Miami Heat;Forget 73 Wins, Forget The NBA Title, But Will They Make The Playoffs

Darrell HorwitzSenior Writer IINovember 25, 2010

MIAMI - SEPTEMBER 27:  (L-R) Chris Bosh, LeBron James and Dwyane Wade of the Miami Heat answers questions during media day at the Bank United Center on September 27, 2010 in Miami, Florida.  (Photo by Marc Serota/Getty Images)
Marc Serota/Getty Images

 After the famous press conference by LeBron James that he was "Taking his talents to South Beach," many of the so-called experts were predicting record-setting numbers for the talented trio along with, of course, an NBA title.

It wasn't just one title they were forecasting either. We're talking multiple championships, and "How many did the Bulls win with Michael Jordan again?

Along with possibly surpassing those numbers, 73 wins was in the bag, at least according to former New York Knicks coach and current broadcaster Jeff Van Gundy.

After fourteen games so far this season, the outlook isn't looking quite as rosy. While an 8-6 record isn't bad, it's far from the expectations when the world learned that the three superstars decided to pool their talents with the Heat.

Until they start playing better together, there is no need to talk about winning the title this year. In fact, the playoffs could be a question, except that they are playing in the Eastern Conference. If they were in the West, they would currently be in a three-way tie for 7th with Portland and Denver.

There have been super teams before including the Los Angeles Lakers with Wilt Chamberlin, Jerry West, and Elgin Baylor. Baylor was a little long in the tooth when Chamberlin joined the team, but the three stars on L.A. far outshine the Heat trio, with only LeBron possibly being better than them in the long-run. 

Everyone has heard that there is no "I" in team. They have to learn how to blend together as a team to have a chance to reach the heights predicted for them.

But you also have to have a team, and looking at the Heat's roster, it looks like a bunch of body parts that Dr. Frankenstein picked up digging graves in the cemetary. In fact, some of the players look like they could be dead, or at least they're playing that way.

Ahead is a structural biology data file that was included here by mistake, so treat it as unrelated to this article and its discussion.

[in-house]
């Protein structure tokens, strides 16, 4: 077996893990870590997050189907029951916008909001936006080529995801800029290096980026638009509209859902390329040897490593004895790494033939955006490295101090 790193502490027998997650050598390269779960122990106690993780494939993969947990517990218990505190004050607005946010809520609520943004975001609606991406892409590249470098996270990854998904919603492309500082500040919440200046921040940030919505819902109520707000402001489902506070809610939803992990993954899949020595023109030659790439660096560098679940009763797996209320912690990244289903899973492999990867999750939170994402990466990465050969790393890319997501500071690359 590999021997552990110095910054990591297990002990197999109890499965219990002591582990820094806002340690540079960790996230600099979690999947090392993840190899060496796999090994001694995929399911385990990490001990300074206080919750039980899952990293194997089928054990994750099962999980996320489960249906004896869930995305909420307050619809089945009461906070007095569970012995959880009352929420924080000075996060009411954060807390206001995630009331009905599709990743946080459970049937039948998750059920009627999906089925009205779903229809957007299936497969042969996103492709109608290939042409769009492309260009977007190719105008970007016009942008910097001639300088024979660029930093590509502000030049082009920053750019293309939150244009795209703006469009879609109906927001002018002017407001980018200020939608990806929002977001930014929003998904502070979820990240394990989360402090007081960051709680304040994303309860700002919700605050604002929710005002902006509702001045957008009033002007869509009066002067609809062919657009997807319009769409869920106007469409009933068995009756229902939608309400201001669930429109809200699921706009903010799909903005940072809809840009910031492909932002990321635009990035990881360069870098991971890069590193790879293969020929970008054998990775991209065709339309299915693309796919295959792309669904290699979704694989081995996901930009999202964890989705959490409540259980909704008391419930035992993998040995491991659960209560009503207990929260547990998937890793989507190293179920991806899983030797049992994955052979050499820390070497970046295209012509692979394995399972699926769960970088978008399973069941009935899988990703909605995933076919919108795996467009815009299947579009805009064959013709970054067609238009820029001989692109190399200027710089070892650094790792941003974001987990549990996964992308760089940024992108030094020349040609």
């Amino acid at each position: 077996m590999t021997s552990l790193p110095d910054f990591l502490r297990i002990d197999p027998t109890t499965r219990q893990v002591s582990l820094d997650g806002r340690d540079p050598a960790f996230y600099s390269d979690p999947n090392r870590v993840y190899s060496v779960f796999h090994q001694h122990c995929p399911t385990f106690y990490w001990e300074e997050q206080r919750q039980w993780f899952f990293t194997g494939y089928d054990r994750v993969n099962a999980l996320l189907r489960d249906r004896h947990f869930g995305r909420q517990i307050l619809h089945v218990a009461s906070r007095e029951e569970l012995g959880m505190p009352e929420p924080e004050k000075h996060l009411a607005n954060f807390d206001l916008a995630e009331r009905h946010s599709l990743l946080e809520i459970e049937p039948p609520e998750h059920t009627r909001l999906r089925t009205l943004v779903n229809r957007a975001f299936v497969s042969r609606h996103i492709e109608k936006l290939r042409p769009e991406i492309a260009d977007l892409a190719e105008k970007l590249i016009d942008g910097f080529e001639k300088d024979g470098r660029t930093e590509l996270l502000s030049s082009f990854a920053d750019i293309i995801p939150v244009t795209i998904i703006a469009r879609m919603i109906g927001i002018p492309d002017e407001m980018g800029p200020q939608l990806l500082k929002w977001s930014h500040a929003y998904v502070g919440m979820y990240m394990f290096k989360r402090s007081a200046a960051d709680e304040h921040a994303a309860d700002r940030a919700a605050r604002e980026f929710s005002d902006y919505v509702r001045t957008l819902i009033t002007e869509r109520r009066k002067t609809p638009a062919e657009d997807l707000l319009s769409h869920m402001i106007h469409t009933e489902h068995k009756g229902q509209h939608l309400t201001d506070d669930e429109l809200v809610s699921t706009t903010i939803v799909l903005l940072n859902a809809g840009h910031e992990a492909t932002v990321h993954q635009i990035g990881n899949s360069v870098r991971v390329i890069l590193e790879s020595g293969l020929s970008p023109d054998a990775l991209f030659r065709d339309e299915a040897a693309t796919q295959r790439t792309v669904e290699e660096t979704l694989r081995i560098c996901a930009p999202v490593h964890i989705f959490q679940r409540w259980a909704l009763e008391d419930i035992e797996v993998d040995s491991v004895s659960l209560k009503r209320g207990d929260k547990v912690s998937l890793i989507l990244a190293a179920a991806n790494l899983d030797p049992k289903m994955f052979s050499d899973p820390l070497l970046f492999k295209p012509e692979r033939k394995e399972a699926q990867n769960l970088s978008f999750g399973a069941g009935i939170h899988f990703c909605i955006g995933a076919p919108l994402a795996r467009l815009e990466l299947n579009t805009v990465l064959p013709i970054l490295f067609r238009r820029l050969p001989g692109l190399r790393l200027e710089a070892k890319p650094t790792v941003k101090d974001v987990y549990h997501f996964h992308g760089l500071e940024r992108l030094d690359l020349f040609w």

Even Dwayne Wade, one of the five best players in the league for the last several years looks like he's dragging with just three points on 1-13 shooting against the Indiana Pacers the other day. The Indiana Pacers!

Wade's had a few dogs so far this year as he tries to get used to sharing the ball and the spotlight with James. LeBron has also looked less like the dominant force that he often was with Cleveland. It's hard for two players of that ilk sharing the ball, and I haven't even mentioned Chris Bosh yet.

Bosh looked lost early. Only recently has he started to look like the player the Heat thought they were spending all of that money on. No one can deny that he was the weak link in the group to begin with, but he was looking like the RuPaul nickname Shaq coined for him in the early games.

He's still not stepping up and rebounding like you would expect a player of his size to do. He's not a strong inside player, preferring to wait outside for open jumpers. That's not what Miami needed.

They needed an inside force that would allow Wade and LeBron to dominate the game from the outside and to dish off underneath when they created an opening with one of their drives. Who provides that for them?

Their big men are Zydrunas Ilgauskas, Jamaal Magloire, and Joel Anthony. Anthony is undersized, Magloire, is well, Magloire, and Ilgauskas looks like one of those corpses Dr. Frankenstein dug up and pieced together, and he's the best of the bunch.

Juwan Howard and Jerry Stackhouse are nice names, but how long has it been since they have been relevant in the NBA?

The point guard play has been horrendous. They have been burned badly by teams with good point guards like the Celtics with Rajon Rondo.

Injuries have also beset them, with Mike Miller going down and out until January, and Udonis Haslem, their best inside presence and strongest rebounder out indefinitely.

The Heat are playing the Southeast division leading Orlando Magic tonight, who owe them for an earlier season drubbing. A loss would put them at 8-7, and nothing says mediocre like a near .500 record.

Suddenly things aren't as bright as they were the night James made his announcement.

It's early and there is still plenty of time to turn things around. It better, or we'll soon see the slicked-back-hair, Armani suit wearing Pat Riley on the bench instead of Eric Spoelstra.

Because on this Thanksgiving eve, playing like turkeys will not be acceptable for too much longer.